Sunday, May 9, 2010

Fundamentals Sound, JCI Downturn to Be Short-Lived, Observers Predict

Financial leaders, economists and analysts said they were confident the hammering the Indonesian stock market took last week would be short-lived and that the Jakarta Composite Index was unlikely to take as savage a battering as it did at the beginning of the global financial crisis.

The JCI fell by 7.8 percent last week, the biggest slump since the week ended Nov. 21, 2008, but still nowhere near the 20 percent it fell on Oct. 6 and 7, 2008, at the start of the crisis.

Markets worldwide fell significantly last week because of investor nervousness about the Greek debt crisis, while the situation was made worse in Indonesia by the shock resignation of Finance Minister Sri Mulyani Indrawati on Wednesday.

The rupiah also dropped by 1.02 percent last week, trading at Rp 9,215 against the US dollar at 4 p.m. on Friday, as investors turned to the dollar, regarded as a safe haven in troubled times.

Darmin Nasution, Bank Indonesia senior deputy governor, said a double-dip global recession was unlikely as the US economy was in better shape now and Europe was also improving.

“This is a global phenomenon, apparently caused by uncertainty about proposed solutions to the [Greek debt] crisis,” he said.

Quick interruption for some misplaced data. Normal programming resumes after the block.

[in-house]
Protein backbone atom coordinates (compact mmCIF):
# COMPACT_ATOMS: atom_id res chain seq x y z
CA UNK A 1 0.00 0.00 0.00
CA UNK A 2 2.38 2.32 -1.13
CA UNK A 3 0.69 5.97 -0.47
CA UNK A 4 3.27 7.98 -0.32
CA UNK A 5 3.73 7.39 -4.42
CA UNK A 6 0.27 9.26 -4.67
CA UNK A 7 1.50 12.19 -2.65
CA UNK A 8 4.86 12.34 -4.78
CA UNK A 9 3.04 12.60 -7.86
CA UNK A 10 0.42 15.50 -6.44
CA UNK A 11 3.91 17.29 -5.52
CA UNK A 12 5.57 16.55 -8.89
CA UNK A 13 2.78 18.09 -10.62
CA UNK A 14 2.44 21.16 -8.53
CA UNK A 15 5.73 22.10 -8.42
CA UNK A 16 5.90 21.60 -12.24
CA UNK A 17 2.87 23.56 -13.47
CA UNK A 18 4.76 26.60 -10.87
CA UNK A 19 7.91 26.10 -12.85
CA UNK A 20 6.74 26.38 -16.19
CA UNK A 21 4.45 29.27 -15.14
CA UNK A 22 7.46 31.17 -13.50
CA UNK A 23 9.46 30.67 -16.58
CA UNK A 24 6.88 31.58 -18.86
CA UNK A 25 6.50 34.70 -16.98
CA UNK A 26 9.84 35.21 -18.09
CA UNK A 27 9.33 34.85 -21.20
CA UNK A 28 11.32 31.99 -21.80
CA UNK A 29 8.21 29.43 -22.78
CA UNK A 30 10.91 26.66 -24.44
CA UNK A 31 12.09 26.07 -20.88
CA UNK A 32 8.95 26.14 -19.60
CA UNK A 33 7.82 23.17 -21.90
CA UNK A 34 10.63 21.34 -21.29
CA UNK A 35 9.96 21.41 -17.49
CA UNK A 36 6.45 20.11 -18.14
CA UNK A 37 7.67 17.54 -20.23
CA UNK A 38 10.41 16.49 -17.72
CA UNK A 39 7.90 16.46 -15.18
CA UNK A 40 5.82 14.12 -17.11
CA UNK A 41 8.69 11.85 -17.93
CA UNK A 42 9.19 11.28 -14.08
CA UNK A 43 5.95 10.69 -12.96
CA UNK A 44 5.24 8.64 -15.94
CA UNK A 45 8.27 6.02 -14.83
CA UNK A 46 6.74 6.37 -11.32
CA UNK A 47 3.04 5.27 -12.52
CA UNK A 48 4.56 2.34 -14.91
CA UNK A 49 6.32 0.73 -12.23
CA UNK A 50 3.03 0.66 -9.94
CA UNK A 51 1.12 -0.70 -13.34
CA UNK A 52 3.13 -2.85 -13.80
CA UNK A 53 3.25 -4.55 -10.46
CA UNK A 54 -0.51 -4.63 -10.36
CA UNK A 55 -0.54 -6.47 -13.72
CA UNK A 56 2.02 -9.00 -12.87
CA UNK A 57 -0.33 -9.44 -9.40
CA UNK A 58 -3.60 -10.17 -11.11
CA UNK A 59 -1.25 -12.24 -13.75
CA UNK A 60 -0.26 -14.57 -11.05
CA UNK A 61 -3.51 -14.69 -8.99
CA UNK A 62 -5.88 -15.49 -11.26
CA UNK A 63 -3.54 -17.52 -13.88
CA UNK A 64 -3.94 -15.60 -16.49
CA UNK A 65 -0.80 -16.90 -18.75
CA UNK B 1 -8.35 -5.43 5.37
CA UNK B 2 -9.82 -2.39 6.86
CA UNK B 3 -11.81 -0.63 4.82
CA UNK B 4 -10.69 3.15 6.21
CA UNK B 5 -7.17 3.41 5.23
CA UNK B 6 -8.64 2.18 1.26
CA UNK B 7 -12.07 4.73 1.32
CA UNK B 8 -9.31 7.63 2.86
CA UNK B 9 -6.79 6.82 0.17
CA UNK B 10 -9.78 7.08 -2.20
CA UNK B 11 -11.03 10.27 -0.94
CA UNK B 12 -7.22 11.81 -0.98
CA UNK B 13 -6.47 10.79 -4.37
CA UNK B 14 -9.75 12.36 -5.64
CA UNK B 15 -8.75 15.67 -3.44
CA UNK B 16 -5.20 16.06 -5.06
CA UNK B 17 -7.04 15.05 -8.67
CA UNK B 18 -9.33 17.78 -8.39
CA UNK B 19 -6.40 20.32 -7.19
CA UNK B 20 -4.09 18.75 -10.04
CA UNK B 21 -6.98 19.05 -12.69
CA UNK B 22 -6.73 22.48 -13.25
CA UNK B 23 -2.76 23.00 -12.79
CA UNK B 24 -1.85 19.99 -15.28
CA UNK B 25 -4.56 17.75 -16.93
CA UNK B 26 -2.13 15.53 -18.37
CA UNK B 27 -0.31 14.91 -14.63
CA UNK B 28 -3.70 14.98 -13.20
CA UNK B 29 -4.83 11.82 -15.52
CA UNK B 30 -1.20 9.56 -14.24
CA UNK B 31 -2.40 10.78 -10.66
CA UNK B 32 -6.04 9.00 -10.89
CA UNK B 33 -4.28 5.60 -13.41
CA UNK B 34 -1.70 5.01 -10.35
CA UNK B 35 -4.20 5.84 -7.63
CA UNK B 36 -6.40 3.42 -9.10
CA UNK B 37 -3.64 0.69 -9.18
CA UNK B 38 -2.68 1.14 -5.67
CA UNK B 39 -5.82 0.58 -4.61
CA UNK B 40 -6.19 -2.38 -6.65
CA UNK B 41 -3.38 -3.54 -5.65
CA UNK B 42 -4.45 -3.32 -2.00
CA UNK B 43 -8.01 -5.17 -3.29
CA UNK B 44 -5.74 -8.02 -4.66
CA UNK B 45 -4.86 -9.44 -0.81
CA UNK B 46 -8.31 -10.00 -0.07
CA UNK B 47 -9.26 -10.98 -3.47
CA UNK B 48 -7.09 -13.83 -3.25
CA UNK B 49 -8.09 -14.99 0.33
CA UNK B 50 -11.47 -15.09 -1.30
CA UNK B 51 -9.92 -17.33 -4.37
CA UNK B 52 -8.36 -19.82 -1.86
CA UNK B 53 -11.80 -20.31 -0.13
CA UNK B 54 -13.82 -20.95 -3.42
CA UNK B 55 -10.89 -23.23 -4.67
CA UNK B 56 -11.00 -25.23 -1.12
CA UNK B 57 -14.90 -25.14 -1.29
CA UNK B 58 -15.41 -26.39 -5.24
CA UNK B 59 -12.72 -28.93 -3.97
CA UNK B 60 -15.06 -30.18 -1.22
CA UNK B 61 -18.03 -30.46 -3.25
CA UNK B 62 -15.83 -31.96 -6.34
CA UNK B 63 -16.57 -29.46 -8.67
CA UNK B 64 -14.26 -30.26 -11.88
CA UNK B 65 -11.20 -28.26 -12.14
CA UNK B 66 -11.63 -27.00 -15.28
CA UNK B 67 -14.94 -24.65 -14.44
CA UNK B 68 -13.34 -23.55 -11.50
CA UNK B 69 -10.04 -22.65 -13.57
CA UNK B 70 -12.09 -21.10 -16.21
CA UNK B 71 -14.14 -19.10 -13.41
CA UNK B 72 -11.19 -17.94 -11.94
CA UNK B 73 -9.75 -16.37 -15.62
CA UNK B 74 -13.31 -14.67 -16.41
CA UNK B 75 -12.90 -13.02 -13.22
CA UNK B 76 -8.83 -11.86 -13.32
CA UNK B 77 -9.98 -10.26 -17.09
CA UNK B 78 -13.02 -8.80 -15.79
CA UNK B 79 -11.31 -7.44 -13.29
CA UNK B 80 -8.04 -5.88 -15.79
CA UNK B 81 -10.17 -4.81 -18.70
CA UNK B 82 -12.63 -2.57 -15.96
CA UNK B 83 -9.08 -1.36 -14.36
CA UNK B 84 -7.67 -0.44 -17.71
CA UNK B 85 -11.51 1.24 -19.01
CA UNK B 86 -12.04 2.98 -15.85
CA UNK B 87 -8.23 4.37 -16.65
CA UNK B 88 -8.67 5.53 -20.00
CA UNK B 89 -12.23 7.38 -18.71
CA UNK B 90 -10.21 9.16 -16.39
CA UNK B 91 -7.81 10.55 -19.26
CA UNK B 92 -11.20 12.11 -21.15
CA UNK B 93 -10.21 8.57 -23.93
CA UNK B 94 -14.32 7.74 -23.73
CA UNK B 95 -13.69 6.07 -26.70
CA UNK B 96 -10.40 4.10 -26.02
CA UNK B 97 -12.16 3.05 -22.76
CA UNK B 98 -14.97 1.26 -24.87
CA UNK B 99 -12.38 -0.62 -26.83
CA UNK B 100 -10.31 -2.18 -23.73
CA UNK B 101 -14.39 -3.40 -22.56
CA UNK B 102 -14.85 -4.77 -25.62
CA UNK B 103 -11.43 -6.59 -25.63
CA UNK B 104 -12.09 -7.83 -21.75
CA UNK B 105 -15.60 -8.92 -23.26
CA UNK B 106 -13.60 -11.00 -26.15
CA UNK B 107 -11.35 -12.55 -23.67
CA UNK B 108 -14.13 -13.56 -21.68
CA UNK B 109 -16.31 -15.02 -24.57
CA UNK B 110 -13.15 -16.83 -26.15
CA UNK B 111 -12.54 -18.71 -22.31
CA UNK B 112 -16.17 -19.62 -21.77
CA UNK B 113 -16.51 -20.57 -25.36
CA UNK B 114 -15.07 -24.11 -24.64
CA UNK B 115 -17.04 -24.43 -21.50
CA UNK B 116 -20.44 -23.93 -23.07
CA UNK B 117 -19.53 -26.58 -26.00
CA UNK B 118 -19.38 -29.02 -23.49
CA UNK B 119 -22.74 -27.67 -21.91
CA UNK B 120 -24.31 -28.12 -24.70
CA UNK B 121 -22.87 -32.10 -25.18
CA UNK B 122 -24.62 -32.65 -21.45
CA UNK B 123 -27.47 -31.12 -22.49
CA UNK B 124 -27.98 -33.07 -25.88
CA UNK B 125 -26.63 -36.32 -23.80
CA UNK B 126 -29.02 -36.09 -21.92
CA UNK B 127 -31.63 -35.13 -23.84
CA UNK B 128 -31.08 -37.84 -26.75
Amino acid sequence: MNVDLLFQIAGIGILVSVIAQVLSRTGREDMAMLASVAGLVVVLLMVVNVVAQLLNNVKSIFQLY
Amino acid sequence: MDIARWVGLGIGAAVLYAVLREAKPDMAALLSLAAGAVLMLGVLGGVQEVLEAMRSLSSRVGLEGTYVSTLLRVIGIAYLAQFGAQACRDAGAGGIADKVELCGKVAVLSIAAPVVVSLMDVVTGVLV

He said it was exacerbated by Wall Street’s dramatic plunge on Thursday when the Dow Jones Industrial Average dropped nearly 1,000 points in a matter of minutes.

Fuad Rachmany, chairman of the Capital Market and Financial Institutions Supervisory Agency (Bapepam-LK), said he didn’t expect a repeat of October 2008. “Recovery processes are hilly,” he said.

Farial Anwar, a director at Currency Management Group, said he didn’t think the Greek debt crisis would have as big an impact on international markets as the subprime mortgage crisis in the United States, dismissing “a big domino effect.”

The downward pressure on the rupiah is likely to ease, Farial said, adding that he expected the central bank to intervene to keep the currency trading between Rp 9,100 and Rp 9,300 against the dollar this week.

Edwin J Sebayang, head of research at PT Bhakti Securities, said the stable rupiah, positive first-quarter earnings reports and the cooling down of negative sentiments over Sri Mulyani’s departure should all combine to stop the JCI falling much more this week.

“On Monday, the index may still weaken,” Edwin said.

However, he said he expected lower prices and the continuing strong fundamentals of the Indonesian economy to result in buyers getting back into the market.

Fauzi Ichsan, an economist at Standard Chartered Bank Indonesia, said the country’s strong fundamentals, backed by foreign-currency reserves of about $78 billion compared with $50 billion in the second half of 2008, would help the economy weather the current turbulence. But he warned the government not to be complacent.

“The government should appoint a new finance minister to calm down the market, and it should actively coordinate with the International Monetary Fund and the Group of 20 leading nations on how to respond to the Greek issue,” he said. 

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